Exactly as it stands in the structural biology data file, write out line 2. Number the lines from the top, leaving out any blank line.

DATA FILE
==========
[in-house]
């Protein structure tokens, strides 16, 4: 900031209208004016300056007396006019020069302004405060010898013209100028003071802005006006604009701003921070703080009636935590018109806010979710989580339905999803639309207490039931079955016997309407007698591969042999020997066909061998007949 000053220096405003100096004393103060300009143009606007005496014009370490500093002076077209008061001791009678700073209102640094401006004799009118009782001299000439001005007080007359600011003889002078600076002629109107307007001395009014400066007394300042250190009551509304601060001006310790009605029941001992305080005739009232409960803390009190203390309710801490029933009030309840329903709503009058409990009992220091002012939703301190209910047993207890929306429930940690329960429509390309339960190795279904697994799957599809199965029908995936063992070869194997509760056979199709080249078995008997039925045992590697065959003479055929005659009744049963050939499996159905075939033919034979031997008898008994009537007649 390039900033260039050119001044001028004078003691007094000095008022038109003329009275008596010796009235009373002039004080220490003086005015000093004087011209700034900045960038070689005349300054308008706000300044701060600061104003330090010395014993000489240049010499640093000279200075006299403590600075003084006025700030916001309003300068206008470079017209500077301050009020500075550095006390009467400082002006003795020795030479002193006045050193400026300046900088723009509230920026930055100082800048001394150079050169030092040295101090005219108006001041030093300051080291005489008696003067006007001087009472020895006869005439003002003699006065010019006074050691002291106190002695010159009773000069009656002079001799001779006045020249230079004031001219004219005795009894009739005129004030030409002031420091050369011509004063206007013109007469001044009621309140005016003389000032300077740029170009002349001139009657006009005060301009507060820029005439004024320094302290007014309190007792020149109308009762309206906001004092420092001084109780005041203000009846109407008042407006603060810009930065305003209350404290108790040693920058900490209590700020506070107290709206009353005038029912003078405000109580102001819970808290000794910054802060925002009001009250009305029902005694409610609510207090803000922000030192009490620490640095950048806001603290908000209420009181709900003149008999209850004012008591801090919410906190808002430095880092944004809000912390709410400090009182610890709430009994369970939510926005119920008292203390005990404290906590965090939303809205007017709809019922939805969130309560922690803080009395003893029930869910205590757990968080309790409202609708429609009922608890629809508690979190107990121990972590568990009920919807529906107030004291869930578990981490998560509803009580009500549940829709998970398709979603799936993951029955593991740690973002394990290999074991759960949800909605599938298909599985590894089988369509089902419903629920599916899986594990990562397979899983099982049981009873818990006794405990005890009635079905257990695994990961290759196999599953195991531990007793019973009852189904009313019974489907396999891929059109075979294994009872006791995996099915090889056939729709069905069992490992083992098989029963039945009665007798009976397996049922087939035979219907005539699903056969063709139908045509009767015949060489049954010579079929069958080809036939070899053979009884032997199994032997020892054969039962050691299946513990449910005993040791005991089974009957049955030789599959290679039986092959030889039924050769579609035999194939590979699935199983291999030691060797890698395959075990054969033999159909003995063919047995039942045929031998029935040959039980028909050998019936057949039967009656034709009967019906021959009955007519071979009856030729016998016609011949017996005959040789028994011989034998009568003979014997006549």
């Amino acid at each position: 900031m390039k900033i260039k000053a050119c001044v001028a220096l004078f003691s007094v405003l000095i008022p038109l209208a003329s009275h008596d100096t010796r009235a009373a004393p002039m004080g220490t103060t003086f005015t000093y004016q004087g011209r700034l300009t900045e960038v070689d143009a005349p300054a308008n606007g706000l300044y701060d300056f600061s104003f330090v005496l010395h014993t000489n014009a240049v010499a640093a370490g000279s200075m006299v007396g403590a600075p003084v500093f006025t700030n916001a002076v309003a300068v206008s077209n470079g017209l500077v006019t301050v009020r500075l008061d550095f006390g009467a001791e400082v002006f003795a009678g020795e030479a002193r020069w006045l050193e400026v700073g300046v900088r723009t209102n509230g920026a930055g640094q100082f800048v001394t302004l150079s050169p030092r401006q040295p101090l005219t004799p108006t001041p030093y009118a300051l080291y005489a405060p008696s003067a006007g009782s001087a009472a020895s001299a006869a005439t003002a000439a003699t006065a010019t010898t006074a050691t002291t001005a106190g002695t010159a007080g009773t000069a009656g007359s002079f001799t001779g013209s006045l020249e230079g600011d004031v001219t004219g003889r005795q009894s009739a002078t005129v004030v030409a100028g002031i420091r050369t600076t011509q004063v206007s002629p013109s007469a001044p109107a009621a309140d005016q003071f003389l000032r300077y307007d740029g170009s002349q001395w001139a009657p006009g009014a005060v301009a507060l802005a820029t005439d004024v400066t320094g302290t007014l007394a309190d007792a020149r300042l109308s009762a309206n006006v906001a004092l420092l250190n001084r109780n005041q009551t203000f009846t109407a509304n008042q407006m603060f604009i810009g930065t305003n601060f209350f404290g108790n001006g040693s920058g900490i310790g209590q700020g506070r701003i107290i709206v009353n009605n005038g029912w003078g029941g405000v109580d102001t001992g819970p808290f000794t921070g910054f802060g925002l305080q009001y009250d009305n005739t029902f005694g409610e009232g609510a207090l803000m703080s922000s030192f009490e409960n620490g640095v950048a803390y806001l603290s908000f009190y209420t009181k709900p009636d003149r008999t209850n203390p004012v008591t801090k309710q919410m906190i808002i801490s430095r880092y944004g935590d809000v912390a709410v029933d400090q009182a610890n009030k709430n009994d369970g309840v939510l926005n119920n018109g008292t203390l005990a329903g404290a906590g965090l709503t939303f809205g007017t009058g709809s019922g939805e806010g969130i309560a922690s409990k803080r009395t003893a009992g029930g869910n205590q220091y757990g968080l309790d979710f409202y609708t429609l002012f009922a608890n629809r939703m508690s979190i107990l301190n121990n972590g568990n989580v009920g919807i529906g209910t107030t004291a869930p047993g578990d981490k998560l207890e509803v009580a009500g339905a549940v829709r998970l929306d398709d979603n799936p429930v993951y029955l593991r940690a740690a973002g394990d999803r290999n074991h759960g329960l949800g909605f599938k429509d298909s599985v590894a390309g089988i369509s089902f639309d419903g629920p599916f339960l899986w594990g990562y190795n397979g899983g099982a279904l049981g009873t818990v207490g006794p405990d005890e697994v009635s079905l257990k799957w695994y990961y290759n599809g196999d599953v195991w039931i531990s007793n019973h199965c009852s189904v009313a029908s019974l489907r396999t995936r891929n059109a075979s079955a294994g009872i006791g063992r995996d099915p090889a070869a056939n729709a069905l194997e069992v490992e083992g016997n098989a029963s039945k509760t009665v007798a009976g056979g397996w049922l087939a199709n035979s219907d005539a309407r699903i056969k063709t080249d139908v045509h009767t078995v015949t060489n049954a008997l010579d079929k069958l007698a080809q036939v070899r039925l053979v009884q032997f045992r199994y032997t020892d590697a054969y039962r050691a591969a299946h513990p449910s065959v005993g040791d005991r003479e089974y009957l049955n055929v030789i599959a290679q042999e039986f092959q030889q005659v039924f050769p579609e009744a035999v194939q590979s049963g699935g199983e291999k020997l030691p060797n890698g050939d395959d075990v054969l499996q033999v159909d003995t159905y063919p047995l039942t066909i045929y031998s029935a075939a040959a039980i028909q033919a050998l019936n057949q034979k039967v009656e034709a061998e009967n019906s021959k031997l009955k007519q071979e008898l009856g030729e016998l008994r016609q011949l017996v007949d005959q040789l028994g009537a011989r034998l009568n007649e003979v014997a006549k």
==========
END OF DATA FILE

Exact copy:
């Protein structure tokens, strides 16, 4: 900031209208004016300056007396006019020069302004405060010898013209100028003071802005006006604009701003921070703080009636935590018109806010979710989580339905999803639309207490039931079955016997309407007698591969042999020997066909061998007949 000053220096405003100096004393103060300009143009606007005496014009370490500093002076077209008061001791009678700073209102640094401006004799009118009782001299000439001005007080007359600011003889002078600076002629109107307007001395009014400066007394300042250190009551509304601060001006310790009605029941001992305080005739009232409960803390009190203390309710801490029933009030309840329903709503009058409990009992220091002012939703301190209910047993207890929306429930940690329960429509390309339960190795279904697994799957599809199965029908995936063992070869194997509760056979199709080249078995008997039925045992590697065959003479055929005659009744049963050939499996159905075939033919034979031997008898008994009537007649 390039900033260039050119001044001028004078003691007094000095008022038109003329009275008596010796009235009373002039004080220490003086005015000093004087011209700034900045960038070689005349300054308008706000300044701060600061104003330090010395014993000489240049010499640093000279200075006299403590600075003084006025700030916001309003300068206008470079017209500077301050009020500075550095006390009467400082002006003795020795030479002193006045050193400026300046900088723009509230920026930055100082800048001394150079050169030092040295101090005219108006001041030093300051080291005489008696003067006007001087009472020895006869005439003002003699006065010019006074050691002291106190002695010159009773000069009656002079001799001779006045020249230079004031001219004219005795009894009739005129004030030409002031420091050369011509004063206007013109007469001044009621309140005016003389000032300077740029170009002349001139009657006009005060301009507060820029005439004024320094302290007014309190007792020149109308009762309206906001004092420092001084109780005041203000009846109407008042407006603060810009930065305003209350404290108790040693920058900490209590700020506070107290709206009353005038029912003078405000109580102001819970808290000794910054802060925002009001009250009305029902005694409610609510207090803000922000030192009490620490640095950048806001603290908000209420009181709900003149008999209850004012008591801090919410906190808002430095880092944004809000912390709410400090009182610890709430009994369970939510926005119920008292203390005990404290906590965090939303809205007017709809019922939805969130309560922690803080009395003893029930869910205590757990968080309790409202609708429609009922608890629809508690979190107990121990972590568990009920919807529906107030004291869930578990981490998560509803009580009500549940829709998970398709979603799936993951029955593991740690973002394990290999074991759960949800909605599938298909599985590894089988369509089902419903629920599916899986594990990562397979899983099982049981009873818990006794405990005890009635079905257990695994990961290759196999599953195991531990007793019973009852189904009313019974489907396999891929059109075979294994009872006791995996099915090889056939729709069905069992490992083992098989029963039945009665007798009976397996049922087939035979219907005539699903056969063709139908045509009767015949060489049954010579079929069958080809036939070899053979009884032997199994032997020892054969039962050691299946513990449910005993040791005991089974009957049955030789599959290679039986092959030889039924050769579609035999194939590979699935199983291999030691060797890698395959075990054969033999159909003995063919047995039942045929031998029935040959039980028909050998019936057949039967009656034709009967019906021959009955007519071979009856030729016998016609011949017996005959040789028994011989034998009568003979014997006549």